What uncoils from this starting point plays with the fine balance between allowing another to be supportive and, that step too far, allowing them to take all power away from you. It plays with trust, respect and balance; with the difference between acknowledging (seeing, appreciating, meeting them where they are at) and idolising or monopolising another. It faces up to the impact that personal circumstance (and, indeed, reversal of fortune) can have upon the dynamics of relationship. It touches upon all the dazzle that can blind the heart into throwing it all away for a moment’s passion and acknowledgement but then it shows, equally, the slow burning ember that resiliently glows and fills up a space with warmth, bursting into a flame of union that is far more than just the two pieces of wood from which it came. I found myself held, utterly, completely, until the very end of this film; as engaged by its ground-level ‘story’ as I was simultaneous aware that it was dealing with themes as old as the Jurassic hills of Dorset and as current as they could be. As it moved steadily towards a new way of being a man and a woman, together, I felt as though this conclusion had been prepared especially for our times, as though Hardy had foretold something he saw coming in, on a wave, far more universally than upon a farm in mid-Victorian Dorset (where it was almost unheard of); in a modern era when we learn to meet each other in such a state of balance as more norm than exception – and maybe he did hold that vision. We know (and my recent brush with his crossed-out manuscripts at the British Library reminded me) just how frustrated he was with the social mores of his times; so maybe in writing such a story, he envisioned the dawning of something altogether different peeking through the layers of time.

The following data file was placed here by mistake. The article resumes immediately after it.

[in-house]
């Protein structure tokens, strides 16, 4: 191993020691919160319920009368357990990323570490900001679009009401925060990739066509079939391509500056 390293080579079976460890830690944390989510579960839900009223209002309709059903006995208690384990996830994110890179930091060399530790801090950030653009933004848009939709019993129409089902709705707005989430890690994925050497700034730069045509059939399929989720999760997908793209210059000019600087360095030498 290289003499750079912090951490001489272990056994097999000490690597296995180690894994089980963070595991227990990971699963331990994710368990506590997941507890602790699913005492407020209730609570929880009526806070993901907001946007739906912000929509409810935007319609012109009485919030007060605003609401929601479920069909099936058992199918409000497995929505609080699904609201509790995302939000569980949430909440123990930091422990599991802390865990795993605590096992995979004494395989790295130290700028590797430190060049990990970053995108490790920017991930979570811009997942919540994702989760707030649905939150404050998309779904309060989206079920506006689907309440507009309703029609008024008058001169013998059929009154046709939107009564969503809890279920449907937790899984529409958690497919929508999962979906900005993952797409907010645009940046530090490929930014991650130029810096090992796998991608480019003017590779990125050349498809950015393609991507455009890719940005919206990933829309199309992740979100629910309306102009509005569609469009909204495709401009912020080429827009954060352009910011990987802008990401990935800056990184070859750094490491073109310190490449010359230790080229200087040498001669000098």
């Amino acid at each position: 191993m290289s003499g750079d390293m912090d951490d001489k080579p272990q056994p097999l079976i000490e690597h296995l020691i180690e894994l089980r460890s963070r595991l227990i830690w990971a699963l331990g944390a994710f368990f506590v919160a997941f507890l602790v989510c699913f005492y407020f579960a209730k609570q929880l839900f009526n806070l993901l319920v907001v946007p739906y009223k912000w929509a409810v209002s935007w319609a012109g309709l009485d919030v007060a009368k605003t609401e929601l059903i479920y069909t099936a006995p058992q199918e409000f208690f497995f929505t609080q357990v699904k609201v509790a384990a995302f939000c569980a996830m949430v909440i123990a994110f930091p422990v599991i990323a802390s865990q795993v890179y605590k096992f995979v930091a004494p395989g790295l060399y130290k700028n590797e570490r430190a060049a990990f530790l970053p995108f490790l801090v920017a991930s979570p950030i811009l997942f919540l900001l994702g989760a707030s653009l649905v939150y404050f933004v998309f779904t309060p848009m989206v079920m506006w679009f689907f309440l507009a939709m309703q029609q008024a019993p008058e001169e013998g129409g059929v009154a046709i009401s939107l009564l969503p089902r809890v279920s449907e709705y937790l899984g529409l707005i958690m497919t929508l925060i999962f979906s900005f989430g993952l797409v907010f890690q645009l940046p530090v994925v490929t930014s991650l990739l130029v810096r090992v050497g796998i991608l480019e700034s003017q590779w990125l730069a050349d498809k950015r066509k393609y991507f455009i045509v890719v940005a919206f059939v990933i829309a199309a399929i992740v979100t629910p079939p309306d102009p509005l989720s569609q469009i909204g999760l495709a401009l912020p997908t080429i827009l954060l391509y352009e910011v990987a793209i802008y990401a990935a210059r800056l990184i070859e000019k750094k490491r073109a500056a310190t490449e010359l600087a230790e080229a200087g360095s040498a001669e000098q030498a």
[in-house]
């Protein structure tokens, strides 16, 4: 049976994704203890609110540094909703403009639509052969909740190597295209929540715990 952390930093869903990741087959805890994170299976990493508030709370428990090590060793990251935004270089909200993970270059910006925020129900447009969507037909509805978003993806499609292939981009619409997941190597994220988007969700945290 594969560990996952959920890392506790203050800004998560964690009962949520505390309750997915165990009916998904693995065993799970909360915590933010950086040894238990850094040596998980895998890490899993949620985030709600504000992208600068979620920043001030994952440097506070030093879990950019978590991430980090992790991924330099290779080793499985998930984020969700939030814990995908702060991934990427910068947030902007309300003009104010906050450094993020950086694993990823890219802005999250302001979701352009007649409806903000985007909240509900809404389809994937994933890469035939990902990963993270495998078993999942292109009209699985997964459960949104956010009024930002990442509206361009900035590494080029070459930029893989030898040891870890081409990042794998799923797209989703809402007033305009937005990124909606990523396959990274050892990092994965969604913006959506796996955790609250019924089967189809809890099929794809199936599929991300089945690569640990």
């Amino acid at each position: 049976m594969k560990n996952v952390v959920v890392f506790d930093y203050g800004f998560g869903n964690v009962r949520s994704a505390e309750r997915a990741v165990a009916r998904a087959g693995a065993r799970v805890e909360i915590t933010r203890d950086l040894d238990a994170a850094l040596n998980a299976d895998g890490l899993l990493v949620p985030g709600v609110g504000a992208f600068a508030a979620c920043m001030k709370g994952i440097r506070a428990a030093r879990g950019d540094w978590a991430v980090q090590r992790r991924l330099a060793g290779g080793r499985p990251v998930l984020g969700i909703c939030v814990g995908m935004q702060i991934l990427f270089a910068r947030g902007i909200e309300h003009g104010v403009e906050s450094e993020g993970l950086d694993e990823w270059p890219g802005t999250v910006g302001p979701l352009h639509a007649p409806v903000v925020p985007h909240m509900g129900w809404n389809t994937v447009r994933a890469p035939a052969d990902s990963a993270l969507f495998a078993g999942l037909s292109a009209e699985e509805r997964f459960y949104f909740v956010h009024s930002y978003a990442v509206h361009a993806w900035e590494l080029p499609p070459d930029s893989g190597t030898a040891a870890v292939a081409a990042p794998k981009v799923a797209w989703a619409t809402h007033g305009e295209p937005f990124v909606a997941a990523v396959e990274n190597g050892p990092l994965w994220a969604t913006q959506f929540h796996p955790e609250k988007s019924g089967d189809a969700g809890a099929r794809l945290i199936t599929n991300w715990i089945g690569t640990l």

If there is a dimension in which time isn’t linear then one of the ways we gain access to this is, most certainly, through art. Through the artistic mediums of literature, art, music, theatre, (yes increasingly) photography and so on, we are given access to the peculiar insights of the times in which they were ‘made’ (such as the Victorian stance upon the independence of women); points of reference that would not be available to us (at all or in such extreme) through our own current playground of experience. This helps us, in countless ways, to gain the over-view without having to re-live the actual experience and this is, undoubtably, one of the ways that art contributes to evolution. More, when we identify, and play, with solid themes through the various art mediums we have devised, there is a level at which it also feels as though new endings can be written and thrown back ‘in time’, co-collaborating with the artist in all the ways that their work continues to affect our present day reality. Through these timeless mediums, the universality of the bigger themes (such as the relationship between men and women) get worked upon as though from an aerial perspective, allowing new layers of understanding to ripple back and forth as though time were of no consequence. I am particularly fascinated by the way that film adaptations of old ‘classics’ hold the potential to ripple information back and forth across the time between their creation and reinterpretation. Inherent within the ‘story’ that Hardy was playing with here, long before its time, was the potential for it to engage a whole new audience a hundred and fifty years later. Perhaps that audience, and what they are gaining from this new spark of interest via the release of the new film, have thrown back a line to his own creative mind, in a moment of pen-posed inspiration, and helped inform the very insight he was drawing from some wider space than many of his Victorian peers had ready access to. This cross-pollination across time and space is one of many ways I like to regard inspiration as it wafts into my own creative process as both writer and artist.